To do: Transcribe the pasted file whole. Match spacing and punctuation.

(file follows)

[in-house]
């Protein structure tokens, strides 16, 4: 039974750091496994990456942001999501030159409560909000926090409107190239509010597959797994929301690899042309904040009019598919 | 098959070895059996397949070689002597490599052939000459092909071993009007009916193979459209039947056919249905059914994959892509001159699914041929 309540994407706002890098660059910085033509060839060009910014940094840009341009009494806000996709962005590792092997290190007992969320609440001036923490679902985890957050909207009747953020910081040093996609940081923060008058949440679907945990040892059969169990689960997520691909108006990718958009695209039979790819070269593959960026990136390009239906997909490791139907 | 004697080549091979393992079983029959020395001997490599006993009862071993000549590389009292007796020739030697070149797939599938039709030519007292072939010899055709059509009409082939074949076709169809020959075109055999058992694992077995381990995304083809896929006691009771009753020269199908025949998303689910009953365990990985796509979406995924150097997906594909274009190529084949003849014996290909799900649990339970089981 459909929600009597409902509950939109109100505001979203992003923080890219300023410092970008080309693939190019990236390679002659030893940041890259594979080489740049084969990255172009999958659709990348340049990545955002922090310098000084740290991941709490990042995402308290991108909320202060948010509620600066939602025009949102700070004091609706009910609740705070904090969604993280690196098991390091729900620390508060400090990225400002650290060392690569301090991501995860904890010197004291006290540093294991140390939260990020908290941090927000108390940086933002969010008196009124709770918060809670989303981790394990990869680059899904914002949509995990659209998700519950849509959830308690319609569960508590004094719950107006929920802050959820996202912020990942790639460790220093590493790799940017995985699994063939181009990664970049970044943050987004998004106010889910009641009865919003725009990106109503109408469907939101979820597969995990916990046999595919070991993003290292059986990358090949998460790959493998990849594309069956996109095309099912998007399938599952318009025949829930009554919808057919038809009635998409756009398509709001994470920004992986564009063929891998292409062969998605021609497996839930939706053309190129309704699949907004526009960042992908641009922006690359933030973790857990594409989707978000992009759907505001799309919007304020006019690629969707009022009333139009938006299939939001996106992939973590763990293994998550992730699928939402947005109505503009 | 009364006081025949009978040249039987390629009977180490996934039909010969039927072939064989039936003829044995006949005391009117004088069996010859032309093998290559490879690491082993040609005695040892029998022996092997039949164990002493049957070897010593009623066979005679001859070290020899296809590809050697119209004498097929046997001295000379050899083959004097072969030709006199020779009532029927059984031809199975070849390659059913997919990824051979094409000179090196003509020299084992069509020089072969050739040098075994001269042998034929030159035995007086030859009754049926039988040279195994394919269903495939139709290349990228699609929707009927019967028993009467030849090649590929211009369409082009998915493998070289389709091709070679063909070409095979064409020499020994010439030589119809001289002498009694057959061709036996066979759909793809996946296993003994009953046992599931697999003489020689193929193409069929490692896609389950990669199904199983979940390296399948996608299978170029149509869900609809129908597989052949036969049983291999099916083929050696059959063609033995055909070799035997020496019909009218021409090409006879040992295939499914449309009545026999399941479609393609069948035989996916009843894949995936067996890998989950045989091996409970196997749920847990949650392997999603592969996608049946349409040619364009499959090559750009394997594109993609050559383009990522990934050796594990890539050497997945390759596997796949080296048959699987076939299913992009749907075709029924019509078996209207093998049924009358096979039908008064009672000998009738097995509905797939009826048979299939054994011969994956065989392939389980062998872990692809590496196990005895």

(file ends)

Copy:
[in-house]
């Protein structure tokens, strides 16, 4: 039974750091496994990456942001999501030159409560909000926090409107190239509010597959797994929301690899042309904040009019598919 | 098959070895059996397949070689002597490599052939000459092909071993009007009916193979459209039947056919249905059914994959892509001159699914041929 309540994407706002890098660059910085033509060839060009910014940094840009341009009494806000996709962005590792092997290190007992969320609440001036923490679902985890957050909207009747953020910081040093996609940081923060008058949440679907945990040892059969169990689960997520691909108006990718958009695209039979790819070269593959960026990136390009239906997909490791139907 | 004697080549091979393992079983029959020395001997490599006993009862071993000549590389009292007796020739030697070149797939599938039709030519007292072939010899055709059509009409082939074949076709169809020959075109055999058992694992077995381990995304083809896929006691009771009753020269199908025949998303689910009953365990990985796509979406995924150097997906594909274009190529084949003849014996290909799900649990339970089981 459909929600009597409902509950939109109100505001979203992003923080890219300023410092970008080309693939190019990236390679002659030893940041890259594979080489740049084969990255172009999958659709990348340049990545955002922090310098000084740290991941709490990042995402308290991108909320202060948010509620600066939602025009949102700070004091609706009910609740705070904090969604993280690196098991390091729900620390508060400090990225400002650290060392690569301090991501995860904890010197004291006290540093294991140390939260990020908290941090927000108390940086933002969010008196009124709770918060809670989303981790394990990869680059899904914002949509995990659209998700519950849509959830308690319609569960508590004094719950107006929920802050959820996202912020990942790639460790220093590493790799940017995985699994063939181009990664970049970044943050987004998004106010889910009641009865919003725009990106109503109408469907939101979820597969995990916990046999595919070991993003290292059986990358090949998460790959493998990849594309069956996109095309099912998007399938599952318009025949829930009554919808057919038809009635998409756009398509709001994470920004992986564009063929891998292409062969998605021609497996839930939706053309190129309704699949907004526009960042992908641009922006690359933030973790857990594409989707978000992009759907505001799309919007304020006019690629969707009022009333139009938006299939939001996106992939973590763990293994998550992730699928939402947005109505503009 | 009364006081025949009978040249039987390629009977180490996934039909010969039927072939064989039936003829044995006949005391009117004088069996010859032309093998290559490879690491082993040609005695040892029998022996092997039949164990002493049957070897010593009623066979005679001859070290020899296809590809050697119209004498097929046997001295000379050899083959004097072969030709006199020779009532029927059984031809199975070849390659059913997919990824051979094409000179090196003509020299084992069509020089072969050739040098075994001269042998034929030159035995007086030859009754049926039988040279195994394919269903495939139709290349990228699609929707009927019967028993009467030849090649590929211009369409082009998915493998070289389709091709070679063909070409095979064409020499020994010439030589119809001289002498009694057959061709036996066979759909793809996946296993003994009953046992599931697999003489020689193929193409069929490692896609389950990669199904199983979940390296399948996608299978170029149509869900609809129908597989052949036969049983291999099916083929050696059959063609033995055909070799035997020496019909009218021409090409006879040992295939499914449309009545026999399941479609393609069948035989996916009843894949995936067996890998989950045989091996409970196997749920847990949650392997999603592969996608049946349409040619364009499959090559750009394997594109993609050559383009990522990934050796594990890539050497997945390759596997796949080296048959699987076939299913992009749907075709029924019509078996209207093998049924009358096979039908008064009672000998009738097995509905797939009826048979299939054994011969994956065989392939389980062998872990692809590496196990005895």